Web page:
How can I know that someone is a follower of the one we call Christ?

If I read the newspapers or listen to the radio, there are a lot of people who say they are…but I find myself wondering. According to statements in the Bible that are attributed to Christ in the gospel of John (13:34-35), the most important way of knowing whether someone is a follower is this:

I give you a new commandment, that you love one another. Just as I have loved you, you also should love one another. By this everyone will know that you are my disciples, if you have love for one another.

Sounds pretty simple and straightforward, doesn’t it?

But what am I to think when I hear people who say they follow Christ say that people who are LGBT should be executed by a bullet in the head? or when they try to pass laws that say it’s okay for hospitals and doctors to turn away people from treatment because they are LGBT? or schools refuse to teach students for the same reason? What about children who have to fight to be accepted as who they are…because inward and outward genders don’t match? Why do so many families throw children out when they don’t meet family expectations?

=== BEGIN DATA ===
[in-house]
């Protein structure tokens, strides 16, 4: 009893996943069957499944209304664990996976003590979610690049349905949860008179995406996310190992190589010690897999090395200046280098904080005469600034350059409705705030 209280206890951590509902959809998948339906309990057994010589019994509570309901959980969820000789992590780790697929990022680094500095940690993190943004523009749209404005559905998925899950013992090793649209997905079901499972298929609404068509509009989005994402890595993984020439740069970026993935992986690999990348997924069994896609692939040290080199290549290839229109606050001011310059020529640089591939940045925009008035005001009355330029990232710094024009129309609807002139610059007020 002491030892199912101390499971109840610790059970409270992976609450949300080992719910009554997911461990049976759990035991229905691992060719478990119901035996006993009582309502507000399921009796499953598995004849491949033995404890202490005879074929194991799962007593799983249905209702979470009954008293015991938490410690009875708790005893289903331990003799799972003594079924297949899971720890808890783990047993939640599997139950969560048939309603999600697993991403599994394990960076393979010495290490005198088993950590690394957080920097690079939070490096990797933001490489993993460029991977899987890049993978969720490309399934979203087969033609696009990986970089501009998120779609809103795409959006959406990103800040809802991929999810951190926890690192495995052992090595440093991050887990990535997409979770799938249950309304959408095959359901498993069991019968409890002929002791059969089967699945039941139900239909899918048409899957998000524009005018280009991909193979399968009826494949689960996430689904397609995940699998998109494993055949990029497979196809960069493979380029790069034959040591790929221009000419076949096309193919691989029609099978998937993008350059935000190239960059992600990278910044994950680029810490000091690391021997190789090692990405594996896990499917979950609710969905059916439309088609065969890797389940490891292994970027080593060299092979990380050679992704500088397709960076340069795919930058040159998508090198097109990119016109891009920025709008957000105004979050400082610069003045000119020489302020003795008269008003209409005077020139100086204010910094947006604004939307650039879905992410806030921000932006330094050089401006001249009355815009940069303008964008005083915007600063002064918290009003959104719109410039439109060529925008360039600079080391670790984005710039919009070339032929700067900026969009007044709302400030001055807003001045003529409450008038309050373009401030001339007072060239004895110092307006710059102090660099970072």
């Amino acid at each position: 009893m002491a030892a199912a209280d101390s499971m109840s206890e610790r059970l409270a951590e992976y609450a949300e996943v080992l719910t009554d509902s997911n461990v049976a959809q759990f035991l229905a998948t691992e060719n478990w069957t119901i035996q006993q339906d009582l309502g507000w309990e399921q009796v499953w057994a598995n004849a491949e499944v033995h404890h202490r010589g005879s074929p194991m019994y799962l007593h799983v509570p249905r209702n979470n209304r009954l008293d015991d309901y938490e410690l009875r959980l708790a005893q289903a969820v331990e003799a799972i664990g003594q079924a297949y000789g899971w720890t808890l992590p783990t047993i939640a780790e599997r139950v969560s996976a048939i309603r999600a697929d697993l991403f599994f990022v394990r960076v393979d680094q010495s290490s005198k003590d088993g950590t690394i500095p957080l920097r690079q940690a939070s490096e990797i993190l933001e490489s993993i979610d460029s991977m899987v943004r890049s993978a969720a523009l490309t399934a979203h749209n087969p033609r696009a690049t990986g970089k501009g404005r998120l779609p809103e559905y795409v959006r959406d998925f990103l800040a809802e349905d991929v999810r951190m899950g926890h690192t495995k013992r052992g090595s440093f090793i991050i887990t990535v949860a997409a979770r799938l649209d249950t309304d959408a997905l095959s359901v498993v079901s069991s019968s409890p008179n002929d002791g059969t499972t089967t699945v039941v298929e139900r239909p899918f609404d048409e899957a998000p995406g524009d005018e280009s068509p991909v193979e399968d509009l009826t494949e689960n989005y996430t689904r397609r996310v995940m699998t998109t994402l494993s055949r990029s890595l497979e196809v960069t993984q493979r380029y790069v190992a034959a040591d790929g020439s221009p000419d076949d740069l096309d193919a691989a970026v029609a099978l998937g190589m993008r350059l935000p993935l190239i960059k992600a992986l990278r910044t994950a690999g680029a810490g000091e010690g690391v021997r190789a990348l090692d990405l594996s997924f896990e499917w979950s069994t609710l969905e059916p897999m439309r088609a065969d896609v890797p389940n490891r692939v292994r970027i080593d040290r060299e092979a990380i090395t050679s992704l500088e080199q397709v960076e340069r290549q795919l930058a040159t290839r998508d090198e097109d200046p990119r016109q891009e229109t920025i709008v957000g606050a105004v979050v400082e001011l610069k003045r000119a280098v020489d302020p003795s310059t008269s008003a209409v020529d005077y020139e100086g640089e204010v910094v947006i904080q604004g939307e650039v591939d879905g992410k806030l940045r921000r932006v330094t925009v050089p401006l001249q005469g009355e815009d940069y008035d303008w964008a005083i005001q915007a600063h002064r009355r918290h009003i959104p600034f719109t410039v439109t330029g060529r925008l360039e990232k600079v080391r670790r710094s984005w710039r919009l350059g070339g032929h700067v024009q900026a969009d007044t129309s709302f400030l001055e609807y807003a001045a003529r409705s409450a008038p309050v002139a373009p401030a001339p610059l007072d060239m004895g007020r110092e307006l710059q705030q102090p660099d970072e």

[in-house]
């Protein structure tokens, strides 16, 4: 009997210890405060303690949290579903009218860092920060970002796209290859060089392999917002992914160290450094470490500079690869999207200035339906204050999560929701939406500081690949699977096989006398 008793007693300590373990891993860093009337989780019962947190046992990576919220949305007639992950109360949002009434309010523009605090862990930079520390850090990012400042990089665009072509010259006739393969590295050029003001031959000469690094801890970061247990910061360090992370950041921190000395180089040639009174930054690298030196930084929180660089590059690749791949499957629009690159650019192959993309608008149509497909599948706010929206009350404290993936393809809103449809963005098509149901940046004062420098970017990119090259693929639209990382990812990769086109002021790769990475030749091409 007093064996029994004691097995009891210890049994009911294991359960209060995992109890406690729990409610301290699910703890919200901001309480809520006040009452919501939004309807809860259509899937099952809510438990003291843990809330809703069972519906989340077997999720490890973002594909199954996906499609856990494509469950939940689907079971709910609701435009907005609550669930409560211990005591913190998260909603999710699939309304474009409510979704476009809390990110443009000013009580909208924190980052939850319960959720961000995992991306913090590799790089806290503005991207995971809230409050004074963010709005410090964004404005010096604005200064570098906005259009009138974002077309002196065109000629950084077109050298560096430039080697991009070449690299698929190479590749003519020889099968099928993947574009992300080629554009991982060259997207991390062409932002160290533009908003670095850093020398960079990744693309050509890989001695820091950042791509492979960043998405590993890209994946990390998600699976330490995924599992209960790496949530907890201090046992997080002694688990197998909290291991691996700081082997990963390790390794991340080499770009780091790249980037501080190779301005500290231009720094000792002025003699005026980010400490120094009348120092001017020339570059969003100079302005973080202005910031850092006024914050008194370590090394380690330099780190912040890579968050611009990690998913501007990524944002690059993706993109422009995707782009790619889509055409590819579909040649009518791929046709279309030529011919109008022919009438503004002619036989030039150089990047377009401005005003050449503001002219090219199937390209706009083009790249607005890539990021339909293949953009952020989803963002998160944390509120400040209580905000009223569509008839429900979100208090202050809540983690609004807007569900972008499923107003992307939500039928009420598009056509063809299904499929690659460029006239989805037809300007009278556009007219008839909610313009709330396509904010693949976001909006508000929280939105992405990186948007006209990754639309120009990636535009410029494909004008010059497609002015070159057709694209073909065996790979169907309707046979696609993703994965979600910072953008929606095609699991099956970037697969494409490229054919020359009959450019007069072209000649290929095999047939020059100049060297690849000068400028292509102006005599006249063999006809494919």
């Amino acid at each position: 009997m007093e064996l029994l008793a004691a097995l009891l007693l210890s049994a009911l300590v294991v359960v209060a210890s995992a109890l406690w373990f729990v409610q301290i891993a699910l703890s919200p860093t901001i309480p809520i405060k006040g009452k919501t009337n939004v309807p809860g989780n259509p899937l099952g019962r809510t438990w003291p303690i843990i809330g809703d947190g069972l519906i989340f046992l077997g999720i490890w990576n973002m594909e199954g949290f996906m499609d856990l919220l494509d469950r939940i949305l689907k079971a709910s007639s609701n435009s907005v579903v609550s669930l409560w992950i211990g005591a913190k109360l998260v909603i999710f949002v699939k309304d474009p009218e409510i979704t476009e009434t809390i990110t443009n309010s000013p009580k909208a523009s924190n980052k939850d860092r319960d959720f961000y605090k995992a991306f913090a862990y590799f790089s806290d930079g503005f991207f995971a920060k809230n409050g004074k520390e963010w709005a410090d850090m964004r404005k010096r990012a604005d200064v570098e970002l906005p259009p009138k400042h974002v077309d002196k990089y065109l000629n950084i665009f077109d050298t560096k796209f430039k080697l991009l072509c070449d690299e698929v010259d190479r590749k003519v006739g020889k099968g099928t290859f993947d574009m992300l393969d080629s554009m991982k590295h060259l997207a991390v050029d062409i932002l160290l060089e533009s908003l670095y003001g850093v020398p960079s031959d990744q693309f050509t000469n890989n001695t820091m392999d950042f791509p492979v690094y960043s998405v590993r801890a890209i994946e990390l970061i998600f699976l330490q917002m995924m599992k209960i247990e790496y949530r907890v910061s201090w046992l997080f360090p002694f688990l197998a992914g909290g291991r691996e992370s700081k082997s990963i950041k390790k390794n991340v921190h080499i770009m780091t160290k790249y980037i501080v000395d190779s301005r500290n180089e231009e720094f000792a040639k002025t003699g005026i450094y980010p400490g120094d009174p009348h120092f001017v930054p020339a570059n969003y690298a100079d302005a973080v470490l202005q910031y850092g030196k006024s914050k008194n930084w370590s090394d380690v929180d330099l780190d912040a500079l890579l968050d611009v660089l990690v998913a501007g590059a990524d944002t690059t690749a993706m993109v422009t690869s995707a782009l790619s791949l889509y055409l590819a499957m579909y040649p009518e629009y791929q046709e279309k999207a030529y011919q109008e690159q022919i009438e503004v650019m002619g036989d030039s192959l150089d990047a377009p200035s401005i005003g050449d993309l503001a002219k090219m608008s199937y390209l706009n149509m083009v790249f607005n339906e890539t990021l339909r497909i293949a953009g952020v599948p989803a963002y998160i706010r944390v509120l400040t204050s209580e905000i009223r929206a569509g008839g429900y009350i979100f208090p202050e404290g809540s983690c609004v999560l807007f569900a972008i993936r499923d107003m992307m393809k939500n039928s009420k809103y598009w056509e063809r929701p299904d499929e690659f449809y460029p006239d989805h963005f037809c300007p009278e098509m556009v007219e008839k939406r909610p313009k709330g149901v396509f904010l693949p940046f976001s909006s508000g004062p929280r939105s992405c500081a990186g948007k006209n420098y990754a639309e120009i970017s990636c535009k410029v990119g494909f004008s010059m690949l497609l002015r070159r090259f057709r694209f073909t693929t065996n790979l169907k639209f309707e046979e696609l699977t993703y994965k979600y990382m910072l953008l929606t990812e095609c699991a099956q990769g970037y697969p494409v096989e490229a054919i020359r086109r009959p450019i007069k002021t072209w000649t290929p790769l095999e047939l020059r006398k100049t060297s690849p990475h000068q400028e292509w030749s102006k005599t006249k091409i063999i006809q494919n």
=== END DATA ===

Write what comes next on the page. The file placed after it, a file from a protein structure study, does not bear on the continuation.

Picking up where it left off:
There is so much darkness in our world. Perhaps it’s because we really don’t understand what love is. I know…that sounds simplistic. But another wise man of my own time said this:

Darkness cannot drive out darkness: only light can do that. Hate cannot drive out hate: only love can do that.

Martin Luther King wasn’t a perfect human being; none of us are. But I think he understood–and challenged us to live–the commandment of the one that so many of us say we follow. What we’ve been doing isn’t working. Maybe…just maybe…we might find a new way of living if we tried this.

 I give you a new commandment, that you love one another. Just as I have loved you, you also should love one another. By this everyone will know that you are my disciples, if you have love for one another.

 

 

Room for all…

Recently I attended a meeting of an organization I belong to as a church musician. I enjoy going to these meetings…enjoy hearing new music and getting ideas for music I want to purchase to add to my library.

However, I also sometimes find myself cringing.

I am a classically trained organist. I love classical music…I find it very soothing. I love the music of “high church” and have played a lot of it. I’ve been playing for church in some form or another for almost 60 years, much of the time in “traditional” services.